Wednesday, 23 March 2011

Autumn notes, a giveaway and replacement parts

Last Monday, 21st March was a Public Holiday and also an official planting day (for winter crops) in South Africa.

So, naturally, I had to join in...

I repotted some of the the gazillion lemon trees that I am growing from pips...


Thank goodness for all the milk bottles I am recycling into pots - I have counted over 75 lemon saplings which I have grown from pips, and ... yes, I still have more lemon pips (and a couple of limes!) sprouting on my kitchen windowsill LOL  Thank goodness for the 2 hectares of land on our smallholding - I am rapidly filling up the area...

This back patio is my nursery area - as well as the only area I can use my solar oven in winter.  The front of our house faces south, to capture the view of the bay, which is all well and good, but useless in winter for anything sun-related!

I also planted out the last of my garlic cloves, spinach, broad beans and peas.


Oh, and I also planted some carrots - a few rows of the normal Cape Market, which is a very good producer, and a few rows of Franchi Sementi yellow, white and orange carrots.  They did very well in the bath which I converted into a raised bed in August last year.  And the Magic Seeder, which you can see in the photo, is absolutely brilliant at sowing carrot seeds, as well as lettuce, etc.  In fact it will sow any seed less than 2mm in size.  It does take a bit of practice (over an empty ice cube tray LOL) but once you have the knack of it, it is invaluable.  I keep one in each seed packet - that way I don't have to empty the seeds out when I change from carrots, to lettuce, etc.  Merely pop of the lid, angle the gadget and away I go.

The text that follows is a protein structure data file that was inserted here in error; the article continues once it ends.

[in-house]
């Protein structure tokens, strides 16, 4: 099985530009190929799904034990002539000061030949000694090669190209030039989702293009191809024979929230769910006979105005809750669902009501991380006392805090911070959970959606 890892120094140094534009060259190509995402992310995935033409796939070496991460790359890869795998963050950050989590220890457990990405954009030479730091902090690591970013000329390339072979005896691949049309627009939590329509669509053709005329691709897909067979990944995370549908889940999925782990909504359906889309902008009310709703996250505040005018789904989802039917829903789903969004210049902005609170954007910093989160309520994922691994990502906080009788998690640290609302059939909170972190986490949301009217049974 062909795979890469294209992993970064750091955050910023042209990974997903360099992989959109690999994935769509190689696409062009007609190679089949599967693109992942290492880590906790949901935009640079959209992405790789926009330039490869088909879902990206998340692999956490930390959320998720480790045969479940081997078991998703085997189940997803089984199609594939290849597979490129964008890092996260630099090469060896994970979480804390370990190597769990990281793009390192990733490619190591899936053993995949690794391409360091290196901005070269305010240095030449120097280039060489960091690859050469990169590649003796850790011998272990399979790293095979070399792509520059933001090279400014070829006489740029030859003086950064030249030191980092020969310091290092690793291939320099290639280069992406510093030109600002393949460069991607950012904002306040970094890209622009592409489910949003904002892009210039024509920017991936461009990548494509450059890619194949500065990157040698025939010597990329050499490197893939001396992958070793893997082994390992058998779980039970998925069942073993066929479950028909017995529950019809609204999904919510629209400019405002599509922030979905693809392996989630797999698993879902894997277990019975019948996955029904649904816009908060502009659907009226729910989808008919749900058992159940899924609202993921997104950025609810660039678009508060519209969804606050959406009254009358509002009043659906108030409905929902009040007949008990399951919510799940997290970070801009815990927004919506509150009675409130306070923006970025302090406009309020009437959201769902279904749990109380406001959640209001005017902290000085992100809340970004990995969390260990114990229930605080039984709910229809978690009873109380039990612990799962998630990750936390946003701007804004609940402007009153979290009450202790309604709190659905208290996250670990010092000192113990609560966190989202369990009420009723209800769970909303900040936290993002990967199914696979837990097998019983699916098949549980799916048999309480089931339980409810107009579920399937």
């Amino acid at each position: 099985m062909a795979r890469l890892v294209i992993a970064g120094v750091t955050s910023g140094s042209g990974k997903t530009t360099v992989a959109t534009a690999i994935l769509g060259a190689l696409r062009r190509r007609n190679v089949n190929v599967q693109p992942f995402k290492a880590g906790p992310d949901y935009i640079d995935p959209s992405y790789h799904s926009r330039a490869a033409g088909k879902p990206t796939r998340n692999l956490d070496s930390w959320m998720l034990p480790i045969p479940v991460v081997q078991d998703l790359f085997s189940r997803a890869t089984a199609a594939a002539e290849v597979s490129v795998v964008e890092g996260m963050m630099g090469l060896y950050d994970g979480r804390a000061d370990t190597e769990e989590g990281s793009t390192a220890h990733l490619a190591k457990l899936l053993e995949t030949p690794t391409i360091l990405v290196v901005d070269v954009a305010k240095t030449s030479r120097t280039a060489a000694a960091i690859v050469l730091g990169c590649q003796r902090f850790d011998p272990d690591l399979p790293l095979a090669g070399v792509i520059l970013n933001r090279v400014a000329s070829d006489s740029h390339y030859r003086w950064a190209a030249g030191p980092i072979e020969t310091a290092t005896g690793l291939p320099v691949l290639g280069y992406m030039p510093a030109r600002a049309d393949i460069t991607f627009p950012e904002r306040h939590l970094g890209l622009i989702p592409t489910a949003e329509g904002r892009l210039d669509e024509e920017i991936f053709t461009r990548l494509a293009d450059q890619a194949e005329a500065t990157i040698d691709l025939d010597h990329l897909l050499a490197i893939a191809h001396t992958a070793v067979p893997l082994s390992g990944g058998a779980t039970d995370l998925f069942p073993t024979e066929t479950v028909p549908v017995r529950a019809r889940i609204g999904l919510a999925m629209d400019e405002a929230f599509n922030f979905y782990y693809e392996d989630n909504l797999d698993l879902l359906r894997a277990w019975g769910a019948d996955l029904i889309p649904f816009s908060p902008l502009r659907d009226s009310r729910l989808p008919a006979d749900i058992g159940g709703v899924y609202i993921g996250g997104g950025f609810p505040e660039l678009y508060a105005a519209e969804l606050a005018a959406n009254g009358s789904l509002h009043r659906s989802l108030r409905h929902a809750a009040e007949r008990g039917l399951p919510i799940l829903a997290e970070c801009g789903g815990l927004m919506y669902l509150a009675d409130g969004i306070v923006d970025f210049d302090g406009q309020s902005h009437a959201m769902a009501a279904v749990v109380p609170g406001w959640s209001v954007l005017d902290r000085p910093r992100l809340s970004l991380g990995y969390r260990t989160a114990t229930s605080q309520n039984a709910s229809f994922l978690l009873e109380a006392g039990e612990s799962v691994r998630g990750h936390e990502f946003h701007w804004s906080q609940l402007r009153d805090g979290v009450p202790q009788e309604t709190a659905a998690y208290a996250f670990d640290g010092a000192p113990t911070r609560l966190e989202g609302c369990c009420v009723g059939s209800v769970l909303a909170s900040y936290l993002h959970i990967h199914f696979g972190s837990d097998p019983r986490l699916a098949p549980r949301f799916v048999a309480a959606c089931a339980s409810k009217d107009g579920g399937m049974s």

I don't know why I didn't think of this before, but...

...if anyone would like a Magic Seeder, please leave a comment below and RMan will randomly choose a name / winner on Sunday night.  I will send it to you, wherever you are in the world...

Yes - I am offering a Magic Seeder as a giveaway - I'm sure that someone in the southern or northern hemisphere will find it very useful - especially with your spring sowing season in full swing.  It should take about 2 weeks to arrive.

RMan had to visit a prospective client on the other side of town on Monday afternoon, so I went along for the ride.  On the way home we stopped at the Cape Quarter, a shopping centre in Cape Town, CBD.  There RMan spotted...


...a whistling kettle to replace the one that was stolen when our little farm house was invaded in January this year.  Don't ask the price - it was expensive, but I am ecstatic to have a kettle which reminds me I have switched it on.  I always seem to get side tracked as soon as I put the kettle on, as I can't bear just stand idly and do nothing for the 4 - 5 minutes it takes for the kettle to boil...  It is perfect for use on our gas stove or on the dover stove!

I'm now impatient for a winter visit to the farm to fire up the dover stove, make some bread in it (it's always so lovely and extra crunchy when it's baked in that oven) and enjoy that with some homemade plum jam and a cup of tea...
The dover stove makes the whole place so cosy and gemutlich and reminds me of years gone by in my grandmothers kitchen in Lincolnshire and her large Aga stove - okay, so my stove is about 1/6 of the size of hers, but it works, and that's the main thing.

I love the freedom of summer, but I adore the cooler weather of winter - that must be my English roots surfacing.  I find I have more energy in winter than in summer - the heat drains everything out of me.  I also find it easier to get warm in winter than to cool down in summer - well, I mean, who can spend their entire day in the pool?

So, I say, roll on winter and dover stove time...